The Rt Hon Mark Harper MP

our new Secretary of State for Transport

When the UK’s new, new Prime Minister, Rishi Sunak, came to power in October 2022, he wasted no time in forming a completely new Cabinet to help him govern the country. Obviously a key appointment for the business travel industry is that of Secretary of State for Transport. 

The job has gone to The Rt Hon Mark Harper MP.

In this biography article, we try to get to know Harper a little better, by exploring his background, beliefs and past experiences in order to understand what his appointment could mean for the business travel industry.

Anne-Marie Trevelyan
Anne-Marie Trevelyan

In A Nutshell…


Name: Mark Harper

Party: Conservative

Position: Secretary of State for Transport

Constituency: Forest of Dean

Majority: 15,869


Twitter: @Mark_J_Harper

The Secretary of State is responsible for:


  • overall responsibility for the policies of the Department for Transport
  • cabinet responsibility for the Northern Powerhouse
  • oversight of departmental COVID-19 responsibilities

He was a supporter of Rishi Sunak’s during both his leadership bids, stating that the now Prime Minister: “represents a return to traditional Conservative values and has an exciting vision for the future of our country.”

In April 2022, Mr. Harper submitted a letter of no confidence in the Prime Minister Boris Johnson, in the wake of the Partygate scandal. Mr. Harper said that Mr. Johnson was now “no longer worthy” of remaining Prime Minister.

During the pandemic, Mr Harper was a vocal opponent of lockdown restrictions as Chairman of the Covid Recovery Group of Conservative MPs. He backed the Remain Campaign during the 2016 EU referendum.

Speaking on his new role, Mr. Harper said via Twitter: “Delighted to be appointed secretary of state for transport by prime minister Rishi Sunak. Transport affects us all, and I can’t wait to tackle the challenges we face so we can deliver for communities across our United Kingdom.”

Previous Government Experience

Mark Harper returns to a ministerial post following an absence of six years. His last role was as Chief Whip (Parliamentary Secretary to the Treasury) from May 2015 until July 2016.

He served as Minister for Disabled People from July 2014 until May 2015. By the time he left this role, Mr. Harper had brought about a substantial reduction in the size of the backlog of Personal Independence Payment (PIP) claims.

He served as Minister for Immigration from September 2012 until February 2014. He resigned from the role as it was revealed his self-employed cleaner did not have permission to work in the UK. Over the summer of 2013, Harper trialled a campaign aimed at illegal immigrants that consisted, in part, of lorries with hoardings attached to their load areas driving around London displaying the sign “Here Illegally? Go Home or Risk Arrest” with more information in smaller print on how to contact the Home Office for advice. The scheme was seen as offensive by some and it divided opinion within the Coalition’s ministerial team.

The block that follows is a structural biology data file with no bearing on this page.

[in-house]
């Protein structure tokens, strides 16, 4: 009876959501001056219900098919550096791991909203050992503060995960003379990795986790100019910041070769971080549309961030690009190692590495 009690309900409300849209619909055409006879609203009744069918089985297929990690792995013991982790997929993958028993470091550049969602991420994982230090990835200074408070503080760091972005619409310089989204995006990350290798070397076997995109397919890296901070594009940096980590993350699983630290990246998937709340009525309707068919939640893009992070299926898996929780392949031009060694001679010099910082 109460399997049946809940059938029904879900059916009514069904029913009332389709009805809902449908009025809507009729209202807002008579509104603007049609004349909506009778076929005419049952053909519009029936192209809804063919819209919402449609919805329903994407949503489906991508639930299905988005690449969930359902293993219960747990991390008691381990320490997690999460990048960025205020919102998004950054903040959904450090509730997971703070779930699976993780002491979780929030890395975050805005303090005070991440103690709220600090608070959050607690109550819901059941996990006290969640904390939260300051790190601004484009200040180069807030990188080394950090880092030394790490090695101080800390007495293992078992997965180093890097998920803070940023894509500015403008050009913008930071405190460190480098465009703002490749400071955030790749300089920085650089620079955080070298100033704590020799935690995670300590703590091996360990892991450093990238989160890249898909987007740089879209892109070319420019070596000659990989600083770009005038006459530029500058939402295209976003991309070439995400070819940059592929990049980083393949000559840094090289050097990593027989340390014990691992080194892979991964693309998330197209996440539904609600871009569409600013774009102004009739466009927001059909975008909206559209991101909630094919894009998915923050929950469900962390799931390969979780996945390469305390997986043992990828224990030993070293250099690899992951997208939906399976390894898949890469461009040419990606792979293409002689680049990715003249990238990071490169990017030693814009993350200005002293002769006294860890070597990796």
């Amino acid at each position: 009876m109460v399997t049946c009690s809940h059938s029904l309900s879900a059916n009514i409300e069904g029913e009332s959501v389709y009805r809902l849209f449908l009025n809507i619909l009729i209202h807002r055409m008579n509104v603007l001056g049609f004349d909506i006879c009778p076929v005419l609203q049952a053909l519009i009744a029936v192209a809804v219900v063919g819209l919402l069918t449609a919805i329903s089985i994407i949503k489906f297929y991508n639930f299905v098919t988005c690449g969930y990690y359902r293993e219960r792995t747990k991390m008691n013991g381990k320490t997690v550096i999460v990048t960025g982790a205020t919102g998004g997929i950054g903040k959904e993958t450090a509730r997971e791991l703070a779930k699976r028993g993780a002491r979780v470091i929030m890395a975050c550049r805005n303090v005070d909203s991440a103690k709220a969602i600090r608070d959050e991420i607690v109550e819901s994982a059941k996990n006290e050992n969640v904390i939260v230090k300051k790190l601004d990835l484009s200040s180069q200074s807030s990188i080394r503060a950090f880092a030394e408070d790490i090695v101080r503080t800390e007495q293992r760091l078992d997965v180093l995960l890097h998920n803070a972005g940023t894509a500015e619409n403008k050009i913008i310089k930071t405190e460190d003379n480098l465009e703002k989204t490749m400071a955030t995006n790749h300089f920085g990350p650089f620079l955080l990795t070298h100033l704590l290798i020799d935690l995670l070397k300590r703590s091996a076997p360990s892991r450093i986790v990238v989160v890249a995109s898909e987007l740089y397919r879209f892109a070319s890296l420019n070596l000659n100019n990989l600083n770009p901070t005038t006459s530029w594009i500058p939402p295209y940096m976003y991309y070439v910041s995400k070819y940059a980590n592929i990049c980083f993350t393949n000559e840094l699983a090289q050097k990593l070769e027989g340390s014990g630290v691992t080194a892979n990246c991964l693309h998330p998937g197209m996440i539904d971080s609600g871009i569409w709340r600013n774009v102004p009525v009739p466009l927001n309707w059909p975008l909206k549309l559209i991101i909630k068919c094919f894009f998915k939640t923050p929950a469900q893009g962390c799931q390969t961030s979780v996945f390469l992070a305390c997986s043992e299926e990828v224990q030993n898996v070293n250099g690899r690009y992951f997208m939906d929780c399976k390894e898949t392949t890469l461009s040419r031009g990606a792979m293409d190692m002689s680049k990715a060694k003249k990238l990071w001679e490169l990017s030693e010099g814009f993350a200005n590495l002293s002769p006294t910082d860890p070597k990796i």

He served as Minister for Political and Constitutional Reform from May 2010 until September 2012 and worked with Deputy Prime Minister, Nick Clegg, on the Parliamentary Voting System and Constituencies Act 2011 that offered the electorate a switch from ‘first-past-the-post’ to the Alternative Vote system for electing MPs. This would be rejected by voters in 2011 at a referendum.

In 2005, he was appointed Shadow Minister for Defence and in 2007 he served the Shadow Cabinet as Minister for Disabled People.


Views on Transport

This is Mr Harper’s first stint at the Department for Transport. His knowledge of the intricacies of transport is unknown, especially as there is a conspicuous absence of any current involvement in transport issues in his constituency.

As Transport Secretary he has responsibility for a general oversight of all areas, security of the sector, civil contingencies, supply chain and maritime.

It has been stated that his role as part of the Covid Recovery Group, will improve his perception of the value of a robust transport system.

In 2021, Mr Harper questioned the then Secretary of State for Transport, Grant Shapps, about whether whole sectors of the economy are now in a position to operate without significant taxpayers’ support. He stated that the travel and aviation sector is just one sector still affected by Government restrictions and employs people in the Forest of Dean and across the country. He stated that the sector must stand on “its own feet”.


Outside of Politics

Prior to entering the Commons, Mr Harper qualified as a chartered accountant with the professional services network, KPMG, in 1995. Until 2002 he worked for Intel Corporation in a variety of fields, including finance, business operations and marketing, before establishing his own chartered accountancy business in the Forest of Dean.


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